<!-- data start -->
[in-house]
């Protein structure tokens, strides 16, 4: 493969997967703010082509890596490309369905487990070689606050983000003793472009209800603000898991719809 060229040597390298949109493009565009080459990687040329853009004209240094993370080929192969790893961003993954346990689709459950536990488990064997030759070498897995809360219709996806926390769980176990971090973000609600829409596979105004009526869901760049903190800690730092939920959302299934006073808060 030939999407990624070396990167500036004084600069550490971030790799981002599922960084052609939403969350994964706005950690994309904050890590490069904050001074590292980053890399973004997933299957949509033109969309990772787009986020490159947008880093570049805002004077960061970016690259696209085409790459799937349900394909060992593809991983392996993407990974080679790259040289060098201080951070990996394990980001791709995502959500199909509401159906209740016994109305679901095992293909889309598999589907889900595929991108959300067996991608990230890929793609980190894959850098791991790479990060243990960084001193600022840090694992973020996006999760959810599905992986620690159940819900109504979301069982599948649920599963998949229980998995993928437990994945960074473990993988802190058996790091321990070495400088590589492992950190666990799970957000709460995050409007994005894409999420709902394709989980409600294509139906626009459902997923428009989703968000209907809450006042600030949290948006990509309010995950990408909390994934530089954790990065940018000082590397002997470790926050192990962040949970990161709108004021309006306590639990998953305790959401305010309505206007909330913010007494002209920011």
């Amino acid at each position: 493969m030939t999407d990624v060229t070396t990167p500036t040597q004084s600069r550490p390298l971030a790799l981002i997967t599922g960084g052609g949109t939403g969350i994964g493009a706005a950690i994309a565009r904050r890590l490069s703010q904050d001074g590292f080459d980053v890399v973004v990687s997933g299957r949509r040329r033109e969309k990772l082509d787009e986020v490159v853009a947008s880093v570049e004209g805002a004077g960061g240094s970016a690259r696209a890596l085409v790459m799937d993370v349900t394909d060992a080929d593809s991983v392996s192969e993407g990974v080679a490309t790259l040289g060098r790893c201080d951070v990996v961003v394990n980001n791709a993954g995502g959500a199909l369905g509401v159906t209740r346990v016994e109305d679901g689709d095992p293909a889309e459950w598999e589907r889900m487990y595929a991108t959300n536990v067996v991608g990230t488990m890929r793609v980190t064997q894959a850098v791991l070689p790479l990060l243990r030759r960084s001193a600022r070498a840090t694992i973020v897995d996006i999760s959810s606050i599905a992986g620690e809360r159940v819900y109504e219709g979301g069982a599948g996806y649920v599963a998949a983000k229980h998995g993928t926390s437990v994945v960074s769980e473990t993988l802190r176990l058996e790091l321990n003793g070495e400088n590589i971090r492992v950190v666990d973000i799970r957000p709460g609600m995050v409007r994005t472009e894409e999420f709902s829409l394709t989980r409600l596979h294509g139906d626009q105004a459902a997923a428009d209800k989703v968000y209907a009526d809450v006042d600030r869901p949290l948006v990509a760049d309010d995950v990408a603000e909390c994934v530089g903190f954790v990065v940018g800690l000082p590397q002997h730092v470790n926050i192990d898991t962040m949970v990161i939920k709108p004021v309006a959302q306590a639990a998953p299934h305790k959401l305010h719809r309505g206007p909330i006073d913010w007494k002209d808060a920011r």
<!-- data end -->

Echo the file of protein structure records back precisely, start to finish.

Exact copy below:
[in-house]
């Protein structure tokens, strides 16, 4: 493969997967703010082509890596490309369905487990070689606050983000003793472009209800603000898991719809 060229040597390298949109493009565009080459990687040329853009004209240094993370080929192969790893961003993954346990689709459950536990488990064997030759070498897995809360219709996806926390769980176990971090973000609600829409596979105004009526869901760049903190800690730092939920959302299934006073808060 030939999407990624070396990167500036004084600069550490971030790799981002599922960084052609939403969350994964706005950690994309904050890590490069904050001074590292980053890399973004997933299957949509033109969309990772787009986020490159947008880093570049805002004077960061970016690259696209085409790459799937349900394909060992593809991983392996993407990974080679790259040289060098201080951070990996394990980001791709995502959500199909509401159906209740016994109305679901095992293909889309598999589907889900595929991108959300067996991608990230890929793609980190894959850098791991790479990060243990960084001193600022840090694992973020996006999760959810599905992986620690159940819900109504979301069982599948649920599963998949229980998995993928437990994945960074473990993988802190058996790091321990070495400088590589492992950190666990799970957000709460995050409007994005894409999420709902394709989980409600294509139906626009459902997923428009989703968000209907809450006042600030949290948006990509309010995950990408909390994934530089954790990065940018000082590397002997470790926050192990962040949970990161709108004021309006306590639990998953305790959401305010309505206007909330913010007494002209920011």
């Amino acid at each position: 493969m030939t999407d990624v060229t070396t990167p500036t040597q004084s600069r550490p390298l971030a790799l981002i997967t599922g960084g052609g949109t939403g969350i994964g493009a706005a950690i994309a565009r904050r890590l490069s703010q904050d001074g590292f080459d980053v890399v973004v990687s997933g299957r949509r040329r033109e969309k990772l082509d787009e986020v490159v853009a947008s880093v570049e004209g805002a004077g960061g240094s970016a690259r696209a890596l085409v790459m799937d993370v349900t394909d060992a080929d593809s991983v392996s192969e993407g990974v080679a490309t790259l040289g060098r790893c201080d951070v990996v961003v394990n980001n791709a993954g995502g959500a199909l369905g509401v159906t209740r346990v016994e109305d679901g689709d095992p293909a889309e459950w598999e589907r889900m487990y595929a991108t959300n536990v067996v991608g990230t488990m890929r793609v980190t064997q894959a850098v791991l070689p790479l990060l243990r030759r960084s001193a600022r070498a840090t694992i973020v897995d996006i999760s959810s606050i599905a992986g620690e809360r159940v819900y109504e219709g979301g069982a599948g996806y649920v599963a998949a983000k229980h998995g993928t926390s437990v994945v960074s769980e473990t993988l802190r176990l058996e790091l321990n003793g070495e400088n590589i971090r492992v950190v666990d973000i799970r957000p709460g609600m995050v409007r994005t472009e894409e999420f709902s829409l394709t989980r409600l596979h294509g139906d626009q105004a459902a997923a428009d209800k989703v968000y209907a009526d809450v006042d600030r869901p949290l948006v990509a760049d309010d995950v990408a603000e909390c994934v530089g903190f954790v990065v940018g800690l000082p590397q002997h730092v470790n926050i192990d898991t962040m949970v990161i939920k709108p004021v309006a959302q306590a639990a998953p299934h305790k959401l305010h719809r309505g206007p909330i006073d913010w007494k002209d808060a920011r």